It is hot, and as Summer progresses it is only going to get hotter. During this period it is very important to make sure you're watering your plants properly. Good watering habits will also help make the most of every precious drop.
Test the soil with your finger. Poke down a few inches near the stem to check the root zone. You can also use a soil moisture meter. Even if the surface seems dry, there may still be moisture below. If not, get the hose!
Watering in the morning is best. This will allow the water to soak in before it evaporates from heat and dry wind, allows the leaves time to dry out if they get splashed, and plants will have the moisture to draw from during the heat of the day. Late afternoon is second best, just be sure the foliage will dry out before night-time. Avoid watering in the heat of the day because water will evaporate much faster and any overspray on the leaves can cause them to burn.
Water at the base of the plant with a watering wand, long-neck watering can. Avoid getting the leaves, fruits, or vegetables wet to help prevent diseases that thrive on moisture, such as powdery mildew.
Wind dries out plants quickly from moisture lost through the foliage—the larger the leaves, the more moisture lost (think squash, cucumber, coral bells, etc.). Protect plants with barriers, such as a structure made with insect netting or shade cloth, or locate them out of wind-prone areas.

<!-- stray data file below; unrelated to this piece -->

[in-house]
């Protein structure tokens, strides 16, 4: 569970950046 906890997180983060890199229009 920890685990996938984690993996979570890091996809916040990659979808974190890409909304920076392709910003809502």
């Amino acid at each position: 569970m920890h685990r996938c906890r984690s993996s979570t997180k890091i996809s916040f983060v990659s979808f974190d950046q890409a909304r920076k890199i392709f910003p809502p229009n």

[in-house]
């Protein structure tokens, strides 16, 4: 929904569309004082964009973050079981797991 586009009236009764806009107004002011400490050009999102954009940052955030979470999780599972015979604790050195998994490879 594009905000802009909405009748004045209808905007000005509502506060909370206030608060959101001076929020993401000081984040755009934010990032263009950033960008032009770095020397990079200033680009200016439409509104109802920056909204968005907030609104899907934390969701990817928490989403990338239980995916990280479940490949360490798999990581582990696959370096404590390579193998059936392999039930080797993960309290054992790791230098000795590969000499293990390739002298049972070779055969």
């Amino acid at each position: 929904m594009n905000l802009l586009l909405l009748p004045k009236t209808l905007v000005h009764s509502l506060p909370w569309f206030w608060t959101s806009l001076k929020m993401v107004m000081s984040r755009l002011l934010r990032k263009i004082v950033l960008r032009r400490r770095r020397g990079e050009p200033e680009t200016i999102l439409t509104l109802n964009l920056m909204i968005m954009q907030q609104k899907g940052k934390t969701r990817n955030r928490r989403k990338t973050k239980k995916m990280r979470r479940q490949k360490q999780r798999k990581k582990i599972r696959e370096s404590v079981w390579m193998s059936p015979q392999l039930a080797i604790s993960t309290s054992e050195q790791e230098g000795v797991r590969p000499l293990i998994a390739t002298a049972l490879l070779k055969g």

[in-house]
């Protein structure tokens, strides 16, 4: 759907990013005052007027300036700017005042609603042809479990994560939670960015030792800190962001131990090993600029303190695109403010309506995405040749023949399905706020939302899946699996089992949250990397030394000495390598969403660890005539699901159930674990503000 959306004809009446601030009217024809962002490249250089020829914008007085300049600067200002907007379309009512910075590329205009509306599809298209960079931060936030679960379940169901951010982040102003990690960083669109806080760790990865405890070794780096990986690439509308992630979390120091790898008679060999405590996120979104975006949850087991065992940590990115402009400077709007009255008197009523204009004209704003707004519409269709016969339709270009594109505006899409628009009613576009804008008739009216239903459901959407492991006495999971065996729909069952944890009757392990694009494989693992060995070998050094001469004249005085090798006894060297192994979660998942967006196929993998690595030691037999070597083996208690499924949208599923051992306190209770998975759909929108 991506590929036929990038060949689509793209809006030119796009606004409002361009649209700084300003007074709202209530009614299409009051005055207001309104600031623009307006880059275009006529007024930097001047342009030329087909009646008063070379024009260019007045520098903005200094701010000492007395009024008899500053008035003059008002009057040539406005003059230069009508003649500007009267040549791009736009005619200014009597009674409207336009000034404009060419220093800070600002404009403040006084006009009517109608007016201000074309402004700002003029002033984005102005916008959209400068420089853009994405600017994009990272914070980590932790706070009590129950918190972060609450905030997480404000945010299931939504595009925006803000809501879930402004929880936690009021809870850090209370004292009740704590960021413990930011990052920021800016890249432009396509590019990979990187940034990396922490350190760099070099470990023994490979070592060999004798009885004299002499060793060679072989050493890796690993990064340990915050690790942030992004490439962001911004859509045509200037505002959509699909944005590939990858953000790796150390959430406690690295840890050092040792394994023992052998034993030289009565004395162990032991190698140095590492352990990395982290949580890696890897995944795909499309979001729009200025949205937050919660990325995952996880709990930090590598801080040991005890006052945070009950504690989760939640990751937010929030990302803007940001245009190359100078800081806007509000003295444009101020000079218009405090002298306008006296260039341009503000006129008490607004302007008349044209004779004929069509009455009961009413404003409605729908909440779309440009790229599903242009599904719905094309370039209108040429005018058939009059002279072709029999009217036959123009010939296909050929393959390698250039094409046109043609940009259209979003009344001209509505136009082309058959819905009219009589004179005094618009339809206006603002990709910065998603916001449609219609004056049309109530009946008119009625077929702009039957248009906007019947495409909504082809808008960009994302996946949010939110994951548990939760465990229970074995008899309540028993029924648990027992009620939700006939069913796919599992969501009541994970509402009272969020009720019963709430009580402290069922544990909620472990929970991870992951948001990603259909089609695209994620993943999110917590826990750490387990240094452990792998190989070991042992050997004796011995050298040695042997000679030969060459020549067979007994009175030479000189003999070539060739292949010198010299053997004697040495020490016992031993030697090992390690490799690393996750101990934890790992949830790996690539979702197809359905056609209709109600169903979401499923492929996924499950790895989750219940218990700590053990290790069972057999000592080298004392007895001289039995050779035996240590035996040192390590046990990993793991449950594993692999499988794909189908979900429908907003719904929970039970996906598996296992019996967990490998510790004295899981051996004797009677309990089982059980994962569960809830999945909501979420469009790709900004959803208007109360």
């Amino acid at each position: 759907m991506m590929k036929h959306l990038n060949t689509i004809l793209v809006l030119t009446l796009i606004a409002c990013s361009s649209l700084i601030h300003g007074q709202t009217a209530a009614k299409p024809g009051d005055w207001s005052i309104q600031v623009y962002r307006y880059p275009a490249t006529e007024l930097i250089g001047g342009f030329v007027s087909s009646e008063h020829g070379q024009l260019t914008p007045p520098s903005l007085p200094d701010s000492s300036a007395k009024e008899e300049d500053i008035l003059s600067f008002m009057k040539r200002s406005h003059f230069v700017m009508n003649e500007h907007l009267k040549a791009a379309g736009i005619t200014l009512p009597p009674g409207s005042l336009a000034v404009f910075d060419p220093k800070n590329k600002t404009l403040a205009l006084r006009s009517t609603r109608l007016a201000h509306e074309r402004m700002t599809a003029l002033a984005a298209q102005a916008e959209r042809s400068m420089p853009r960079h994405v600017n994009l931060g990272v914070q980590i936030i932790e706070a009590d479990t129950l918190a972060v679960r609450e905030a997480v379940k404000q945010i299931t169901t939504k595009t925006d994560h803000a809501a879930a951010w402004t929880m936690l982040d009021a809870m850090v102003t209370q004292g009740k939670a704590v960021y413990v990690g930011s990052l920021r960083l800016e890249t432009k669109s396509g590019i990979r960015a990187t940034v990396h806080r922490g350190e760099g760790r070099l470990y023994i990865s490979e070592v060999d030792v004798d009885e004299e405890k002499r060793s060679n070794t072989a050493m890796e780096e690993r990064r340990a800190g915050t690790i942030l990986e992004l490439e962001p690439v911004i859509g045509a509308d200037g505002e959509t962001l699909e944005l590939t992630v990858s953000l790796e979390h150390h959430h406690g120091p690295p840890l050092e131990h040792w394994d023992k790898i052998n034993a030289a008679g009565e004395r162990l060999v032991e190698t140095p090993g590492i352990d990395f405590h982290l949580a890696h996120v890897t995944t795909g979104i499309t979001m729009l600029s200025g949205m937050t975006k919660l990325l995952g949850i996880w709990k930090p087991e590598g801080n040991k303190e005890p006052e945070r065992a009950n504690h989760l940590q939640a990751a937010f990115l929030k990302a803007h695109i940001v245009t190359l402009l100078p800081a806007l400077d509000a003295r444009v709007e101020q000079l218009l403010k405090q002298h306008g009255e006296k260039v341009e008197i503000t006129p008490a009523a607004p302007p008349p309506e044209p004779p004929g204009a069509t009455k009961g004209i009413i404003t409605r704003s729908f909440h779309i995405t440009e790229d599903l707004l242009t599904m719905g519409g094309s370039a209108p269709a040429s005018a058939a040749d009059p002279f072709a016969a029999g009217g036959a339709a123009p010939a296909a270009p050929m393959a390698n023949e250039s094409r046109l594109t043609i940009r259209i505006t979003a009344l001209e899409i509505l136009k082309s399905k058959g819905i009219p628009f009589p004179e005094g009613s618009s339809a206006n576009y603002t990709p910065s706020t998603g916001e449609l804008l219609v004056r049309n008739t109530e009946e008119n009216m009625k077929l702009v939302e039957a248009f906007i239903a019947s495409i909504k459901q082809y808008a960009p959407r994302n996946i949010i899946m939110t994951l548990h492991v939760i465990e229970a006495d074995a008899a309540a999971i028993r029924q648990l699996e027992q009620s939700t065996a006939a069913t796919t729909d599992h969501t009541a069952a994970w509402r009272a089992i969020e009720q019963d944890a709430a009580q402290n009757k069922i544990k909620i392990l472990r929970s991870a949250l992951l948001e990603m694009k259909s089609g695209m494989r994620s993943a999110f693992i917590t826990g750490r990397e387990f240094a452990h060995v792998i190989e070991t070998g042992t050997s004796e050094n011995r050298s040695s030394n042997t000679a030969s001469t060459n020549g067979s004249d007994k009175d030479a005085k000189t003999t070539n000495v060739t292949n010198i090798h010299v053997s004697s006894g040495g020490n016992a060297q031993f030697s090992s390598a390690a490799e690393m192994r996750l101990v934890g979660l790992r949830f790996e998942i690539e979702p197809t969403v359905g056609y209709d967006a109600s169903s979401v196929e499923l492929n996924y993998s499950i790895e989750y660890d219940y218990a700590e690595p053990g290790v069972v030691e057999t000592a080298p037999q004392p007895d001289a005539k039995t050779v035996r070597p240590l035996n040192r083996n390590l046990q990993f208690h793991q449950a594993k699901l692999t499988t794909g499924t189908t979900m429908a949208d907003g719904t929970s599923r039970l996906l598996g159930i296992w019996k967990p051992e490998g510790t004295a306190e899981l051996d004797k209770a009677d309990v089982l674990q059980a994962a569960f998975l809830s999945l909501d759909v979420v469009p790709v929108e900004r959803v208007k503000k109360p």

Fruits and vegetables need consistent water to produce well. Don't let them go completely dry before watering them again because this can cause problems like blossom end rot or cracked tomatoes. Learn more about caring for tomatoes on our blog.
Containers dry out much faster than the ground and will need more frequent watering, especially if they are placed in full sun or exposed to wind.
Apply a 2- to 3-inch layer of organic mulch, such as bark, pine needles, or shredded leaves. This will help hold moisture in the soil.
If water puddles on top of the soil, apply a small amount to soften the surface. Come back a few minutes later and add more to make sure it soaks in thoroughly.
Brown leaf edges and/or yellow leaves can signal over-watering. Make sure you're checking before adding more.
Plants benefit much more from a slow and deep watering than a quick splash. Make sure you’re watering deep enough to reach the root ball.
If summer vacation is going to keep you away for more than a day or two, setting up an automatic timer will be well worth the effort. Henleaze Garden Shop sell these, come and check out our Hozelock section. Also consider using self watering pots for your container plants to cut down on daily watering chores.
Recycle plastic bottles as a deep watering system. Poke holes in the bottle and bury next to plants with the top opening exposed. Add water to the bottle through the top and the water will leach out deeper into the soil.
Unglazed clay pots are more porous than glazed or plastic pots and allow water to evaporate faster. This may be good during wetter times of the year by allowing the soil to drain better and not get soggy, but keep an extra eye on them during drought or hotter weather.